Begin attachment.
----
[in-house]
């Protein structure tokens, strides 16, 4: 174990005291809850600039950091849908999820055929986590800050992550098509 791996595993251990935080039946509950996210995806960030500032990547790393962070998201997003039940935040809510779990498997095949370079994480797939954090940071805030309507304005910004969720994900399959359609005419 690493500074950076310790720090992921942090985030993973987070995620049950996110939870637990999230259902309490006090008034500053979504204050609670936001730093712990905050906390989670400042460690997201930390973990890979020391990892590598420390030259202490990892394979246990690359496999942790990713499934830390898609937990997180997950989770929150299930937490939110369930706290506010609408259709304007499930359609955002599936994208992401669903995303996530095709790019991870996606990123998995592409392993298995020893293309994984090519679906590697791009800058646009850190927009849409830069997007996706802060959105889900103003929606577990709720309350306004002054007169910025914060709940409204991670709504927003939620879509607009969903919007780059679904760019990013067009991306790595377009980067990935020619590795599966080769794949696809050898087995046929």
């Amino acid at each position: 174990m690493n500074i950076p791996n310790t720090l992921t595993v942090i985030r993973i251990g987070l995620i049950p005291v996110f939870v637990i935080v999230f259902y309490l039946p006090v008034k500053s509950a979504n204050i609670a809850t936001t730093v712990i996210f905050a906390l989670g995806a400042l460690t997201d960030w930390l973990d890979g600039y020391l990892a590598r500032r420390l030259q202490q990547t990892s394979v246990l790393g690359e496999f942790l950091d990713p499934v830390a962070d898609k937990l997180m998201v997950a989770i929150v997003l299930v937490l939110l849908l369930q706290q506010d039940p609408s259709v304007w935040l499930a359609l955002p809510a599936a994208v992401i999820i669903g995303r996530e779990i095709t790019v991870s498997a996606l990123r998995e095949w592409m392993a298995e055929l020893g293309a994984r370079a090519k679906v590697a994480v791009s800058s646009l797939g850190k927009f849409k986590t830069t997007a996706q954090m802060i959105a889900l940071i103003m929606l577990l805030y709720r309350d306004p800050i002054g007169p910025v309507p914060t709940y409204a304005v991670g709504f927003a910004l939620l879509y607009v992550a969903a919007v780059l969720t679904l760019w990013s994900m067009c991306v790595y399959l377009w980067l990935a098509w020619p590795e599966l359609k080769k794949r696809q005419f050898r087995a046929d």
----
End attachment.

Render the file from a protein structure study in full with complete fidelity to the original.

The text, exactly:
[in-house]
């Protein structure tokens, strides 16, 4: 174990005291809850600039950091849908999820055929986590800050992550098509 791996595993251990935080039946509950996210995806960030500032990547790393962070998201997003039940935040809510779990498997095949370079994480797939954090940071805030309507304005910004969720994900399959359609005419 690493500074950076310790720090992921942090985030993973987070995620049950996110939870637990999230259902309490006090008034500053979504204050609670936001730093712990905050906390989670400042460690997201930390973990890979020391990892590598420390030259202490990892394979246990690359496999942790990713499934830390898609937990997180997950989770929150299930937490939110369930706290506010609408259709304007499930359609955002599936994208992401669903995303996530095709790019991870996606990123998995592409392993298995020893293309994984090519679906590697791009800058646009850190927009849409830069997007996706802060959105889900103003929606577990709720309350306004002054007169910025914060709940409204991670709504927003939620879509607009969903919007780059679904760019990013067009991306790595377009980067990935020619590795599966080769794949696809050898087995046929």
């Amino acid at each position: 174990m690493n500074i950076p791996n310790t720090l992921t595993v942090i985030r993973i251990g987070l995620i049950p005291v996110f939870v637990i935080v999230f259902y309490l039946p006090v008034k500053s509950a979504n204050i609670a809850t936001t730093v712990i996210f905050a906390l989670g995806a400042l460690t997201d960030w930390l973990d890979g600039y020391l990892a590598r500032r420390l030259q202490q990547t990892s394979v246990l790393g690359e496999f942790l950091d990713p499934v830390a962070d898609k937990l997180m998201v997950a989770i929150v997003l299930v937490l939110l849908l369930q706290q506010d039940p609408s259709v304007w935040l499930a359609l955002p809510a599936a994208v992401i999820i669903g995303r996530e779990i095709t790019v991870s498997a996606l990123r998995e095949w592409m392993a298995e055929l020893g293309a994984r370079a090519k679906v590697a994480v791009s800058s646009l797939g850190k927009f849409k986590t830069t997007a996706q954090m802060i959105a889900l940071i103003m929606l577990l805030y709720r309350d306004p800050i002054g007169p910025v309507p914060t709940y409204a304005v991670g709504f927003a910004l939620l879509y607009v992550a969903a919007v780059l969720t679904l760019w990013s994900m067009c991306v790595y399959l377009w980067l990935a098509w020619p590795e599966l359609k080769k794949r696809q005419f050898r087995a046929d």